The most significant constraint on the right of shareholders to pursue a derivative claim is the requirement that the court give leave for a derivative claim to proceed. This is a two stage process. First, the court will consider the evidence filed in support of the claim. The claim can be dismissed at this point.
Second, if a hearing is ordered, the court will take into account evidence from both sides as to whether the claim should proceed. The court will consider a range of factors in making its decision, including the level of overall shareholder support for the claim, the extent to which the claim will promote the success of the company and whether it is brought in good faith.
The requirement that the claim be brought in good faith is likely to be a significant factor in preventing minority shareholders with their own personal motives from using the derivative claim framework to pursue claims.
Auditor liability caps
From 6 April 2008 auditors will be able to enter into liability limitation agreements with companies, providing that these are authorised by shareholders. Whilst such an agreement can provide for a specific financial liability cap it will be open to the court in any claim to determine whether it is fair and reasonable.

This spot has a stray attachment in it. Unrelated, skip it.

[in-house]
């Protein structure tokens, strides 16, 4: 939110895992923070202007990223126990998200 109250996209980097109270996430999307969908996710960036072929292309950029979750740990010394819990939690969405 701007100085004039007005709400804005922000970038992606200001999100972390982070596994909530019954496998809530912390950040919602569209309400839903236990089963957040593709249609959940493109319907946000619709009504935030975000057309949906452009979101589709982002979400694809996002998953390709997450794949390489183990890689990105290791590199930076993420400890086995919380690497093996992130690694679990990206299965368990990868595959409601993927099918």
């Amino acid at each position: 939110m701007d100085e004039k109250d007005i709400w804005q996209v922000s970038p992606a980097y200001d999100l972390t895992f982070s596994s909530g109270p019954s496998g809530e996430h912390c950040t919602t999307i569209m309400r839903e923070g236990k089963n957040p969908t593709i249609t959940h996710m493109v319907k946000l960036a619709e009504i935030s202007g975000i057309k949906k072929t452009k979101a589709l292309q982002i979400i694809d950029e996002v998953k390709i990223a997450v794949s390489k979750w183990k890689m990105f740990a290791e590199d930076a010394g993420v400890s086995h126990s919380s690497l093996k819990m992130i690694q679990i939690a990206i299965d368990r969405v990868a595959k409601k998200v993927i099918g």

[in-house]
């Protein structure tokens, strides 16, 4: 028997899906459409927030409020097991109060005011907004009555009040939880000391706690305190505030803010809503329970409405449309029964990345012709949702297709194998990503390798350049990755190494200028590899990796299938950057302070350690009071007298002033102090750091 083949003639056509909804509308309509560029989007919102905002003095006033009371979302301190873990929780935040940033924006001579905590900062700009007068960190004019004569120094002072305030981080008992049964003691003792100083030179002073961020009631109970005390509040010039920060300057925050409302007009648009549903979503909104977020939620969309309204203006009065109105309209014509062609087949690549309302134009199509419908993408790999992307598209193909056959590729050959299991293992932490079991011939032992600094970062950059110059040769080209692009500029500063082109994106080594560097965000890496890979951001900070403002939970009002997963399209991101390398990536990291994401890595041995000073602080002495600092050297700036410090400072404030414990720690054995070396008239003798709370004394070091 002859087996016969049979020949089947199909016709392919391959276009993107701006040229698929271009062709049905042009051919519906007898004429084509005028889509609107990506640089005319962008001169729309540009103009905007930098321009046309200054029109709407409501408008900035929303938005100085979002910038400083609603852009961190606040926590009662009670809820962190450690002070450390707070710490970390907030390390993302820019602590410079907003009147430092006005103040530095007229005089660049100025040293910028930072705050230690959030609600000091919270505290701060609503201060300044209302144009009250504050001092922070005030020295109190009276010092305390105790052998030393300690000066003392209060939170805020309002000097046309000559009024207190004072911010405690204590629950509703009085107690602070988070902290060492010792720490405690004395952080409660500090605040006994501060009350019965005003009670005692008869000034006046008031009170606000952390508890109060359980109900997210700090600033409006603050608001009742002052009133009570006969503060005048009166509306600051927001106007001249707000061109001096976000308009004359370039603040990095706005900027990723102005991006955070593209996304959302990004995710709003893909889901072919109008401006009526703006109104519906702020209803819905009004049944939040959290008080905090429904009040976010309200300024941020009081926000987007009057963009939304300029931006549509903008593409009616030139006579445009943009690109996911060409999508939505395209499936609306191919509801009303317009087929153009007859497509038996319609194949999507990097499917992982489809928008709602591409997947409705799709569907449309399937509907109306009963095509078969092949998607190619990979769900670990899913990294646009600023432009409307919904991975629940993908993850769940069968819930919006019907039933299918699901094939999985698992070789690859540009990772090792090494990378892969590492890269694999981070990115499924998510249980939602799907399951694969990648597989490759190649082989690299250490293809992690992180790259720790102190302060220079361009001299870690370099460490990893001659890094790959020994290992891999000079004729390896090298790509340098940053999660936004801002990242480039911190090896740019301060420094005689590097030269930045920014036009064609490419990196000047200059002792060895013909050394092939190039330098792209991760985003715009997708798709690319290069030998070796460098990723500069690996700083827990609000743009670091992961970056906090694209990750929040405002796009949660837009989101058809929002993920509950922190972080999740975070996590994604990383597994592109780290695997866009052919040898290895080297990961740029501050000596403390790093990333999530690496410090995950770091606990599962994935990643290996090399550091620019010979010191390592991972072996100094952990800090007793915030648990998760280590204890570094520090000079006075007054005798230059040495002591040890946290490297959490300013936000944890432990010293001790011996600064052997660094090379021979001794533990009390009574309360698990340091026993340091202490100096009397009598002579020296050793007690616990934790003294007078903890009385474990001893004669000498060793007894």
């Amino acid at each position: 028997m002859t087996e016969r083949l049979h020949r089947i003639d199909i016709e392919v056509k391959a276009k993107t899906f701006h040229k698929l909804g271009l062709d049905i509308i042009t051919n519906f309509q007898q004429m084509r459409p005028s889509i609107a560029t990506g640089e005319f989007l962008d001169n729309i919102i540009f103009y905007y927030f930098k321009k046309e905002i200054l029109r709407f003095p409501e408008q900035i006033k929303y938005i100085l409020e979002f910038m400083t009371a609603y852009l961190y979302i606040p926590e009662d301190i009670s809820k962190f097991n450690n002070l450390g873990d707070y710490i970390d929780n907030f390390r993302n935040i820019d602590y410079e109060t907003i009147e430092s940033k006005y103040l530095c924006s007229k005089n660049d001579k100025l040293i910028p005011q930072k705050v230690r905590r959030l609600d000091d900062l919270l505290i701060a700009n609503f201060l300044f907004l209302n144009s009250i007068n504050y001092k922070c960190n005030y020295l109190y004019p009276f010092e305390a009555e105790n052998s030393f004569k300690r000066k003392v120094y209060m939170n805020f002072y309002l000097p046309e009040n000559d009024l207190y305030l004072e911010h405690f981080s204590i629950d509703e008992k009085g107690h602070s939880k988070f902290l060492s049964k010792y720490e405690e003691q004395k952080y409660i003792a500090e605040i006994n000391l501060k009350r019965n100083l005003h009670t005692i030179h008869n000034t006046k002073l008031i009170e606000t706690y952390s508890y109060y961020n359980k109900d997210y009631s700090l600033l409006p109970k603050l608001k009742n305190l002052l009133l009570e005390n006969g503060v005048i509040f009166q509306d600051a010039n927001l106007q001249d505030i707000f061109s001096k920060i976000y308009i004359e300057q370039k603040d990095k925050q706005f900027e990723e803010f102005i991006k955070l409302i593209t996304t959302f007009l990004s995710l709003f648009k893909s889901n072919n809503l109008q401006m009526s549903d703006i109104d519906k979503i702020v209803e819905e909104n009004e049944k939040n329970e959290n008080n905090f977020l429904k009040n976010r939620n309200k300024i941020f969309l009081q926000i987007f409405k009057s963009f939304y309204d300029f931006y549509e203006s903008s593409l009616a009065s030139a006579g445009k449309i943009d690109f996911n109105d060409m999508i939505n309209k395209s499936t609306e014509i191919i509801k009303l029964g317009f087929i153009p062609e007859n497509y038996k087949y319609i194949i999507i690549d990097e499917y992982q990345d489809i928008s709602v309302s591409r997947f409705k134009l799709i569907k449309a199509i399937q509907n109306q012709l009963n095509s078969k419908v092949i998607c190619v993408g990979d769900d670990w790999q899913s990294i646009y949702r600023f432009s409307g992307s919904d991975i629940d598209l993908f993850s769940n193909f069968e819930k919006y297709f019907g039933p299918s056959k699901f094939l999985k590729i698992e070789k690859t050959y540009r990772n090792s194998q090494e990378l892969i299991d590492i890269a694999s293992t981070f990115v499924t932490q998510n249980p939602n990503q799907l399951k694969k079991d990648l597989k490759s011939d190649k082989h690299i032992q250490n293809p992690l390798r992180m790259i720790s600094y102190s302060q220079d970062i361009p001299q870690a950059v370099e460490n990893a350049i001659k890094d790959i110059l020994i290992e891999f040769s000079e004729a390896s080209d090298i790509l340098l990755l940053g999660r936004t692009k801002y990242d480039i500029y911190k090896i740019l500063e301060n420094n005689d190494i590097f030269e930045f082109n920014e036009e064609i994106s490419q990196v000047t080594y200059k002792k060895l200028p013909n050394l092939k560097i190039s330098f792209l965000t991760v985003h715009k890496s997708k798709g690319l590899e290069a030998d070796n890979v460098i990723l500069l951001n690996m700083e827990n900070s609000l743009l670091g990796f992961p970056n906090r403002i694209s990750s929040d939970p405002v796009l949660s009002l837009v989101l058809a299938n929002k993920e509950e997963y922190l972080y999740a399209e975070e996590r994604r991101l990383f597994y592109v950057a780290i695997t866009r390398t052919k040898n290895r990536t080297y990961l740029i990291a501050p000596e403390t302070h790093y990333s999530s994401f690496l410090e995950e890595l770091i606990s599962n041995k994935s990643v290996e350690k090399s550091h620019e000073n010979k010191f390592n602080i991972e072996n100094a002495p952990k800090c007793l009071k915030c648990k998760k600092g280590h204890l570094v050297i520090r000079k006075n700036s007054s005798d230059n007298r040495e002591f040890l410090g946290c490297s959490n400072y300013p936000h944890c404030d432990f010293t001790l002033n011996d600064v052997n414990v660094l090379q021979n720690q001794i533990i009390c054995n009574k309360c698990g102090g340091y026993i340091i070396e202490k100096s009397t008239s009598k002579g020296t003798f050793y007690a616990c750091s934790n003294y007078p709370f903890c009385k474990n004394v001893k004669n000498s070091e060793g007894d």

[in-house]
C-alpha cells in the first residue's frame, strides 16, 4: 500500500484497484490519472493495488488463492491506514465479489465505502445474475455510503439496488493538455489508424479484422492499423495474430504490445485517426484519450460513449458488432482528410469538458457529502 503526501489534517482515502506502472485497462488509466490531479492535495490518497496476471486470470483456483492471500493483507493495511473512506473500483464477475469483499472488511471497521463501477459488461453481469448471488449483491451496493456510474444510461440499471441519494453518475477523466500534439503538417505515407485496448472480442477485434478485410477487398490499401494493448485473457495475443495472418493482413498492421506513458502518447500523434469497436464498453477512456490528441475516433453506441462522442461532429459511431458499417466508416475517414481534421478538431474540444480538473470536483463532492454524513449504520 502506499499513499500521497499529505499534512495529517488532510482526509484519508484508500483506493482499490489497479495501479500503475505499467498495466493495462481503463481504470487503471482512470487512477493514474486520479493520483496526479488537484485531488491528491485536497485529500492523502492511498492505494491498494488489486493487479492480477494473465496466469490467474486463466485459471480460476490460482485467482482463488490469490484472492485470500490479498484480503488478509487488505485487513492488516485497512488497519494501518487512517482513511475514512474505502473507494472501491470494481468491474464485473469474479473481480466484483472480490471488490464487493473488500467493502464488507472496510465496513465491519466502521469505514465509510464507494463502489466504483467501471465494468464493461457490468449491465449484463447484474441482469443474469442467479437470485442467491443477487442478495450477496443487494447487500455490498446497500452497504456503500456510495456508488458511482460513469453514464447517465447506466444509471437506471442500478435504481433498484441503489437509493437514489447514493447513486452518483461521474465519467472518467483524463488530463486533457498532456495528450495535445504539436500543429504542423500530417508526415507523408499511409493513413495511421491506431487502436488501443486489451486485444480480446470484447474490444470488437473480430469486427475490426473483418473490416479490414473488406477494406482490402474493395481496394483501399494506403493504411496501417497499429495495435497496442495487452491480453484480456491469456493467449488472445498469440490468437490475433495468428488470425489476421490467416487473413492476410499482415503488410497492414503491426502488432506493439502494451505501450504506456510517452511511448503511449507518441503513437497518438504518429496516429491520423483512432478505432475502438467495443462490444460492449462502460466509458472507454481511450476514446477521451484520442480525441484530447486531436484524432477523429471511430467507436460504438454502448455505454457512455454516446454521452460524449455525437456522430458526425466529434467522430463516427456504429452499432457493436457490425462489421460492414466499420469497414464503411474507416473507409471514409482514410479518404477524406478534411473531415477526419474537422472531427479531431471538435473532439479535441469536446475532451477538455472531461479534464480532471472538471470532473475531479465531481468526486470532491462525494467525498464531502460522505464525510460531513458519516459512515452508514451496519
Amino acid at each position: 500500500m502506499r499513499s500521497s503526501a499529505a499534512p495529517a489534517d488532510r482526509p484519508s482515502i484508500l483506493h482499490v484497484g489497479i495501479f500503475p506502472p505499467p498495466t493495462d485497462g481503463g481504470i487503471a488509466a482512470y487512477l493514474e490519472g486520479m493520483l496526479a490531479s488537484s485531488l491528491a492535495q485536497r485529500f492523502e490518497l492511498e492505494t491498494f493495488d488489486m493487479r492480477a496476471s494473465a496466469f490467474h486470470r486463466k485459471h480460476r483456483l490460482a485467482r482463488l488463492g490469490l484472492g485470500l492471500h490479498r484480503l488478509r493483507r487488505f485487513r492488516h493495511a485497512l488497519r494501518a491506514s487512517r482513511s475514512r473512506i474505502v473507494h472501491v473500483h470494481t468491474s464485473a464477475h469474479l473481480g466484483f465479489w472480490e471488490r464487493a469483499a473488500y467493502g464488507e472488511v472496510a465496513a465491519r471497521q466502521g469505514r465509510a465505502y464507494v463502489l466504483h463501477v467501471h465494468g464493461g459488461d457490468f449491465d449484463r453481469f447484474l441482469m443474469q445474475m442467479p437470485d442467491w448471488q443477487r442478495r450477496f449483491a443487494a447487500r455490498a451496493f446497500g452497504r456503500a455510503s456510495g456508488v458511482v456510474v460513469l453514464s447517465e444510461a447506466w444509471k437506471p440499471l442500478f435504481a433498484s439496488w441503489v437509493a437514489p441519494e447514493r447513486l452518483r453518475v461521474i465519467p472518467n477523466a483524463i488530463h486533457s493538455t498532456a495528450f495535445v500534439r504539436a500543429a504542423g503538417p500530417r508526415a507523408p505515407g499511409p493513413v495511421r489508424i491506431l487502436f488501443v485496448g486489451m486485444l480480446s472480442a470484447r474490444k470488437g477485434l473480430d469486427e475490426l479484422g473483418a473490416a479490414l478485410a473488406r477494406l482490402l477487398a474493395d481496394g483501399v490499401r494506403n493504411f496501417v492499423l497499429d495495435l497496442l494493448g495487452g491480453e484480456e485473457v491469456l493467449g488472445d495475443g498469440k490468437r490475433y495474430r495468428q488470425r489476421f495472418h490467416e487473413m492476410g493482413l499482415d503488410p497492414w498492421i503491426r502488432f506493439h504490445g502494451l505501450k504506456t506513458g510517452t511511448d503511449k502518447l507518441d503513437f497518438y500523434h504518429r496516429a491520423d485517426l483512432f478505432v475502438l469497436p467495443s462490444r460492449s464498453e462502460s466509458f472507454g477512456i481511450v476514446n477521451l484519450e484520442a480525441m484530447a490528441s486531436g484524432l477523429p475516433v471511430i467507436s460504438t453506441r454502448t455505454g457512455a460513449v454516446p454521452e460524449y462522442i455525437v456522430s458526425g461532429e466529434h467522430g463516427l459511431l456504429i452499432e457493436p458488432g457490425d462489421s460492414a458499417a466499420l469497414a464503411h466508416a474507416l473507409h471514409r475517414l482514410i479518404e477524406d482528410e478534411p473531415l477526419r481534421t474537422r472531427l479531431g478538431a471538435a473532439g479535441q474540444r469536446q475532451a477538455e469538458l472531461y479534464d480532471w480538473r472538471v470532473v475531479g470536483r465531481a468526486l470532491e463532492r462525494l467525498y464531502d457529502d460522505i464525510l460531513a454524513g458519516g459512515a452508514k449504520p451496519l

This change is unlikely to make claims against directors more common as directors are often parties to substantial claims against auditors in any event. However, where the auditor is able to rely on the terms of a liability limitation agreement and the directors have no such protection, it is likely to increase directors’ exposure in catastrophic claims.
It is important to note that the provisions of the Act do not presently apply to limited liability partnerships (LLPs) and these are still governed by the Companies Act 1985. The DTI is still consulting on the extent to which the Act should apply to LLPs but we see no reason why LLPs could not be subject to it in the future.
A new dawn for D&O?
The codification of directors’ duties and the introduction of the statutory shareholder derivative action are likely to lead to an increase in claims against directors, at least in the short term.
Whilst litigants are likely to seek to pursue derivative claims, there are significant safeguards in place that should prevent the abuse of this new statutory action. We expect that the court will provide early guidance as to the circumstances in which it is willing to grant permission for derivative claims to proceed and the effect of this will be to restrict their use.
The new duty to promote the success of the company is likely to be used by litigants as a basis on which to found claims against directors. However, as long as directors act reasonably and consider all relevant factors when making decisions it should not have any significant impact on their potential liability. The most likely basis of claims remains negligence (s174 of the Act).